NEW YORK -- It was a simple question, asked simply. Patrick Ewing, do you want to remain a New York Knick?
"I haven't made up my mind yet," the dejected sixth-year center said last night after absorbing a season-ending 103-94 playoff loss to the Chicago Bulls.
Ewing's unique contract stipulates that he could become an unrestricted free agent by the end of the 1991-92 season if he is not among the four highest-paid players in the NBA.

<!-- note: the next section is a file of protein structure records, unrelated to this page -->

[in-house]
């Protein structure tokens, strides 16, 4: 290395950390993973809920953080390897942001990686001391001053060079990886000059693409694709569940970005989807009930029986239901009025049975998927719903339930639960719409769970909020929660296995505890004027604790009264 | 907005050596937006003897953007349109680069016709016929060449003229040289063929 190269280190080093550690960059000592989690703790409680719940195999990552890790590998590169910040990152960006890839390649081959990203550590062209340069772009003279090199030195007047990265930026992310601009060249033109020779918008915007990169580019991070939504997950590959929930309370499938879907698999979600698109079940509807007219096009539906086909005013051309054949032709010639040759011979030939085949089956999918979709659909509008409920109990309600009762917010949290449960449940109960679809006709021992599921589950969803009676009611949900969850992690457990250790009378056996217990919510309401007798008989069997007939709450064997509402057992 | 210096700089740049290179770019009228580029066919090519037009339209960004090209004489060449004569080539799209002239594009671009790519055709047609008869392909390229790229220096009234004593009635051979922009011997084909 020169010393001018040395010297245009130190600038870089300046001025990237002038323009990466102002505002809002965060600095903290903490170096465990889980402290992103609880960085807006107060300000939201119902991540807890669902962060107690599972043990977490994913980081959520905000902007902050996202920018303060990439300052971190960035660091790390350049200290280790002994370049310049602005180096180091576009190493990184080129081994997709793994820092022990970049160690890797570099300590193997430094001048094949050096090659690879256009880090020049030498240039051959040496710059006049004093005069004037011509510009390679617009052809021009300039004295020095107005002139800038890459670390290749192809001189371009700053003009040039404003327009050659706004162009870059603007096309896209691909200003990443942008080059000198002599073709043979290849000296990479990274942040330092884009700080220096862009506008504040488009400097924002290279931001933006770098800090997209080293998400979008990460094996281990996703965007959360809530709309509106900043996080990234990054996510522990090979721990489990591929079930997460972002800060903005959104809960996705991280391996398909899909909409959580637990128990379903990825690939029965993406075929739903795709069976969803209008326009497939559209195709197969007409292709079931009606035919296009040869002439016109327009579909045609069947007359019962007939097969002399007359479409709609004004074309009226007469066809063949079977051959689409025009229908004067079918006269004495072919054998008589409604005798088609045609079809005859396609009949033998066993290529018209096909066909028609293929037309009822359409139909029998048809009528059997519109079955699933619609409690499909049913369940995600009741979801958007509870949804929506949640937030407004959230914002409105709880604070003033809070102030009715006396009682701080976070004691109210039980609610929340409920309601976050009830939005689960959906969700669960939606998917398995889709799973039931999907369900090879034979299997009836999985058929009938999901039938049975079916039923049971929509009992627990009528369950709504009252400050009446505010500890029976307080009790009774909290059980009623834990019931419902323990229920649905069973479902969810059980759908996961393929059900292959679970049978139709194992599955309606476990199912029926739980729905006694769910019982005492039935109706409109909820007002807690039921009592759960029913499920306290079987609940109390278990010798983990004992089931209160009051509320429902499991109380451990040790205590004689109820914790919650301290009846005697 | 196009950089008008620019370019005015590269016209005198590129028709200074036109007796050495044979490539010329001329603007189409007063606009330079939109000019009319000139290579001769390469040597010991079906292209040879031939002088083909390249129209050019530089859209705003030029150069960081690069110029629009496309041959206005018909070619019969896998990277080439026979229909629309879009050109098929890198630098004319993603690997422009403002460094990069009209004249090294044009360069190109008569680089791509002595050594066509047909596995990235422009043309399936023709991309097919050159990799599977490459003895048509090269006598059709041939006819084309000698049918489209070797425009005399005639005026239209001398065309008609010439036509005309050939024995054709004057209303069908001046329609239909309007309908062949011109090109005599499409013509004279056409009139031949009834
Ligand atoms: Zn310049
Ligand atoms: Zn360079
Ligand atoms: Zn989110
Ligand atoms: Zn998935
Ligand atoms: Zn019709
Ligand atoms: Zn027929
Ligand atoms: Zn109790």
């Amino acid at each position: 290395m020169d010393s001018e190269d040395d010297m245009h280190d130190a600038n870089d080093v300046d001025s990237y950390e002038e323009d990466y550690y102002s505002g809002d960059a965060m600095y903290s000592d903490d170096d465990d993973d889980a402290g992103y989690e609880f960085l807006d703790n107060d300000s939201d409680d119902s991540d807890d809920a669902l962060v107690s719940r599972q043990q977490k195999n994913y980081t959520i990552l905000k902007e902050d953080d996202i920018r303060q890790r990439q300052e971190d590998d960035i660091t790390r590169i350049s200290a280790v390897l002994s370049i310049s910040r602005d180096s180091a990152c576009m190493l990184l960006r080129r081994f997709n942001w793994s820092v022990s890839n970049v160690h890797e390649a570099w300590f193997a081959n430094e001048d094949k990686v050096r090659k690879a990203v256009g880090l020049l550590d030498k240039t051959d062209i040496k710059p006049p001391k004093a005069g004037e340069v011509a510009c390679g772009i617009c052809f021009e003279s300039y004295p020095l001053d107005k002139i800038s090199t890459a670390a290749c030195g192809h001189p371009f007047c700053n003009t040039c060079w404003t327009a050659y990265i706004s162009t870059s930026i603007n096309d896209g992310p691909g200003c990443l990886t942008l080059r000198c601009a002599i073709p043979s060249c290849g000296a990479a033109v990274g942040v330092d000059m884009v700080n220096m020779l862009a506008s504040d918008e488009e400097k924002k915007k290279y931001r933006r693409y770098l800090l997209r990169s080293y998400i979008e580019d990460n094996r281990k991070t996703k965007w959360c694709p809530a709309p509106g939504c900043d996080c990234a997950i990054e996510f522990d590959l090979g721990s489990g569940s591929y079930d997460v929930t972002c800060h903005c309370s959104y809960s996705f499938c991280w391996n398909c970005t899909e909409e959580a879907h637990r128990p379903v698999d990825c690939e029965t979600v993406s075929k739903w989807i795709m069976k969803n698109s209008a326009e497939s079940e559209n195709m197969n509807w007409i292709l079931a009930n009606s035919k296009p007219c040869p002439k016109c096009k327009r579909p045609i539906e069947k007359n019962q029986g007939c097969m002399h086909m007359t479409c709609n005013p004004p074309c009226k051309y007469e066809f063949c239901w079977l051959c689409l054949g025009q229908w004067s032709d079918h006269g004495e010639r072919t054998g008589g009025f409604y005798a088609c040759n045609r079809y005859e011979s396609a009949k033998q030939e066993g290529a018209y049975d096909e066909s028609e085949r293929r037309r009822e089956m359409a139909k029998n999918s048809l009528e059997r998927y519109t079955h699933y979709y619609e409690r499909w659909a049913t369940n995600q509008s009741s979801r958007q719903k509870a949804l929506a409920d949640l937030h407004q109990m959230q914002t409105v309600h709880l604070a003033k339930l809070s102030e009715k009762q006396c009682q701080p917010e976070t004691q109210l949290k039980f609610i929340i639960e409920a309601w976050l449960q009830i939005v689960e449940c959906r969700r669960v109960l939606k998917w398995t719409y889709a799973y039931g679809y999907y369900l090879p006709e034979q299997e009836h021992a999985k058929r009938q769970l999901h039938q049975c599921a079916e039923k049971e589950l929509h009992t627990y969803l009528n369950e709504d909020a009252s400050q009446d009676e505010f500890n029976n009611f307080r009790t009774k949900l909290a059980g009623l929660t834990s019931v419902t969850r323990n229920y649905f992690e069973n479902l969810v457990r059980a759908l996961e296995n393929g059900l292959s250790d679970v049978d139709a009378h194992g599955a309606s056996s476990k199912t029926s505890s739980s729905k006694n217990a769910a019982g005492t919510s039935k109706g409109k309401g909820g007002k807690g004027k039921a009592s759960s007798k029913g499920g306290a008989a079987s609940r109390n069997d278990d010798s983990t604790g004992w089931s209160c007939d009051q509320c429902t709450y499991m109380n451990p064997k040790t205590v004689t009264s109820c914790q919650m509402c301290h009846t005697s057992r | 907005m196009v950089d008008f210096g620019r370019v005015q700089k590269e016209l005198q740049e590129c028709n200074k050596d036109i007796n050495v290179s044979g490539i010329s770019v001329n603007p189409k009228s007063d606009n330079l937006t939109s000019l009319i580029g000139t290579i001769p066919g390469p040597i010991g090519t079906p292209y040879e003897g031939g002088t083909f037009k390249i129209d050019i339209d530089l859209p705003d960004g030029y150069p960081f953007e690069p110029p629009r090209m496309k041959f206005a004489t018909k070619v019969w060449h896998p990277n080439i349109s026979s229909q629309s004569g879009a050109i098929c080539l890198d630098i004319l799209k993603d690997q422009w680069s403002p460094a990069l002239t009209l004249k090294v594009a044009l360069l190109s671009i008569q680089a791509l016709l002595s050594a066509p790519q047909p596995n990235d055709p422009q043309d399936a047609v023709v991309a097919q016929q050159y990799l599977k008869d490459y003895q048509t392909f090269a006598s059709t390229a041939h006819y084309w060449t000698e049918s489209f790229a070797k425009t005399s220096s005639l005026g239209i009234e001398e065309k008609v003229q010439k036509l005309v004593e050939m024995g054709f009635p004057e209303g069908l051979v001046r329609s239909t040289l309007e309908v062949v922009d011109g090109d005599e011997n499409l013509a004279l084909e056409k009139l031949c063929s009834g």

Knicks president Dave Checketts says there already are three players making more than Ewing, so he will begin an administrative push to work out a lucrative contract extension with the player he has identified as the foundation of his rebuilding program.
Ewing, who scored 20 points but couldn't lift the Knicks on his ample shoulders, said money might not be the most important factor.
"I want to win," Ewing said.
Two years ago, the Knicks won 52 games under Rick Pitino. Last year they won 45 under Stu Jackson. This year they won 39 under Jackson and John MacLeod and lost three straight in the playoffs.
Ewing, who will turn 29 in August, stopped short of calling for wholesale changes in personnel, but he is fed up with losing.